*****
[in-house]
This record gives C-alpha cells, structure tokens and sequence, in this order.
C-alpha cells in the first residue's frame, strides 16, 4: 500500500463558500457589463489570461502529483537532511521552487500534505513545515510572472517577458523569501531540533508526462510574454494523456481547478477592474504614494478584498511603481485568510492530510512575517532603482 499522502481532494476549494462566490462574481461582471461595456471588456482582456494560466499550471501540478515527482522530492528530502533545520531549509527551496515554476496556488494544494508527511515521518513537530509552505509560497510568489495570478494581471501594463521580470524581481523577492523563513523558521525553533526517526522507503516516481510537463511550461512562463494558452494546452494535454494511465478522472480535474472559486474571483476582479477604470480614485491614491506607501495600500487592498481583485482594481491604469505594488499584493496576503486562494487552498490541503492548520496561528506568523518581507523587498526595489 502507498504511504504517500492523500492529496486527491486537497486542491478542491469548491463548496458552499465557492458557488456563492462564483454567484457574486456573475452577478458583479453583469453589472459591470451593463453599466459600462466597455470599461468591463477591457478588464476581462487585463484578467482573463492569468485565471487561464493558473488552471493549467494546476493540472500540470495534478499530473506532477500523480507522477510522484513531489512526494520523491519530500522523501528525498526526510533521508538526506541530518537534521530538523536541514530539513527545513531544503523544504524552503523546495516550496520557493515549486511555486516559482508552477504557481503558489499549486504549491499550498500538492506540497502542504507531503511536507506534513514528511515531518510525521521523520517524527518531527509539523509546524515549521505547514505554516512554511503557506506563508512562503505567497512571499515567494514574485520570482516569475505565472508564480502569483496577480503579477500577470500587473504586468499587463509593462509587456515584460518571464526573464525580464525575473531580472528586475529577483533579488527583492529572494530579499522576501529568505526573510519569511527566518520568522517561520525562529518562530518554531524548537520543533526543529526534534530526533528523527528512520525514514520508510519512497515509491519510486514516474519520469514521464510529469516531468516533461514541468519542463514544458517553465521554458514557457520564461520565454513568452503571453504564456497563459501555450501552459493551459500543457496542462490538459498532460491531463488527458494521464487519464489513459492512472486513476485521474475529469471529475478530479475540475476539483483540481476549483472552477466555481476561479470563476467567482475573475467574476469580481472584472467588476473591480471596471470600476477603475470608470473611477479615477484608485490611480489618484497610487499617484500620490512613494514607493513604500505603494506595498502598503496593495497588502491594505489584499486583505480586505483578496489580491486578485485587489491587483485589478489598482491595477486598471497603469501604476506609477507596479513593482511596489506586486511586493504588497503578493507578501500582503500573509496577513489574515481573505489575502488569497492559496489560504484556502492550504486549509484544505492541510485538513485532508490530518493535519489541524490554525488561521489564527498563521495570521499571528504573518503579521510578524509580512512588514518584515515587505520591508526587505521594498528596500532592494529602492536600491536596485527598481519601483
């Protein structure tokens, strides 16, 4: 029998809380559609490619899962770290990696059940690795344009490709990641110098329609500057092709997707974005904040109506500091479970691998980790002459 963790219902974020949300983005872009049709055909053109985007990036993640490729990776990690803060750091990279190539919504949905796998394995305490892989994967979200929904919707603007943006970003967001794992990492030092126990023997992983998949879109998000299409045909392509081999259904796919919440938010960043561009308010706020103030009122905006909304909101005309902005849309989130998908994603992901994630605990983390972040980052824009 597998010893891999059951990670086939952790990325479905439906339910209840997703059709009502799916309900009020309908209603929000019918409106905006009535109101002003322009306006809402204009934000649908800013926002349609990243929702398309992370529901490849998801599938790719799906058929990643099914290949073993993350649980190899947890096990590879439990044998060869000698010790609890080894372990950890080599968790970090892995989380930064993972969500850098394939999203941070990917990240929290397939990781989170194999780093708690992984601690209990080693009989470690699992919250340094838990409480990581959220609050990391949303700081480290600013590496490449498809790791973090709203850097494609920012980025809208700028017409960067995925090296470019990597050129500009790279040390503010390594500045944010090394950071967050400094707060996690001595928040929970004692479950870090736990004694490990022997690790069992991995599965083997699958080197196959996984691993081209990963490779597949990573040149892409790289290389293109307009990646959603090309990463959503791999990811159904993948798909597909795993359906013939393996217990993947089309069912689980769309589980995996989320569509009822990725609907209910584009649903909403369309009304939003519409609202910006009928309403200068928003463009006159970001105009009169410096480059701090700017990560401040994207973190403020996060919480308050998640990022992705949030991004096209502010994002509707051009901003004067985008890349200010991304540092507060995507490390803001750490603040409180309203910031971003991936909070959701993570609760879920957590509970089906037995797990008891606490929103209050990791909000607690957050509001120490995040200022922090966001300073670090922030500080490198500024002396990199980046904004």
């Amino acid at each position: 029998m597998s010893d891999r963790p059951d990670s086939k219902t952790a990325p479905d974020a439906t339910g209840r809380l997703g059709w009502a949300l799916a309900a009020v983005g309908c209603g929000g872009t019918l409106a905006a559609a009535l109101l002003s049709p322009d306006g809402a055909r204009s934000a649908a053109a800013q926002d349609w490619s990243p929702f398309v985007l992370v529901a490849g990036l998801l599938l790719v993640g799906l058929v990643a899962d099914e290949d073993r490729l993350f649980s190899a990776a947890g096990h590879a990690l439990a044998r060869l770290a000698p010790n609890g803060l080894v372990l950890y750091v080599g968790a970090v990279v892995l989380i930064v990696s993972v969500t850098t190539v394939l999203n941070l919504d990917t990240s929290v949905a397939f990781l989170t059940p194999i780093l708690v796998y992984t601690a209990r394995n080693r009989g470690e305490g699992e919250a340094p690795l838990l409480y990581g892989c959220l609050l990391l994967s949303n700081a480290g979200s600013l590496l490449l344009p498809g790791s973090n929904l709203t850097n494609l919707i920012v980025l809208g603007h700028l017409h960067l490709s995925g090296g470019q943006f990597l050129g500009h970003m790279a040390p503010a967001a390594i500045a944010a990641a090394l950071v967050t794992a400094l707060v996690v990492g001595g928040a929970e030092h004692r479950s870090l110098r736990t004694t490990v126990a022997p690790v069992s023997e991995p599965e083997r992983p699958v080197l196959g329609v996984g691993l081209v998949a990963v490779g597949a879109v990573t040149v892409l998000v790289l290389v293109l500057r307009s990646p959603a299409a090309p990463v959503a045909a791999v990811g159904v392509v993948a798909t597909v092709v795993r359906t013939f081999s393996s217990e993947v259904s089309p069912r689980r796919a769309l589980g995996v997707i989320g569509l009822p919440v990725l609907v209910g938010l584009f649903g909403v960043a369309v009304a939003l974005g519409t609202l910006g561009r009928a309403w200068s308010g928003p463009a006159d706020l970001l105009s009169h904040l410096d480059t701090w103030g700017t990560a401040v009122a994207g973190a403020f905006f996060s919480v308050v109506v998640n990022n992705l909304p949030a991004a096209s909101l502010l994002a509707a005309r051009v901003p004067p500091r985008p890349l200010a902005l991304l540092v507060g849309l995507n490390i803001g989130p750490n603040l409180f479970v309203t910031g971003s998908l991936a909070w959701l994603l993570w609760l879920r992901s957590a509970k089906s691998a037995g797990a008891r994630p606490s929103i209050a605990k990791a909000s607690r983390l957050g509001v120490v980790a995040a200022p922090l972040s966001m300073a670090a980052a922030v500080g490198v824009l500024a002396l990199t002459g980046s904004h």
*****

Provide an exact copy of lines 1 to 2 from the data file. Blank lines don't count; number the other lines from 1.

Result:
[in-house]
This record gives C-alpha cells, structure tokens and sequence, in this order.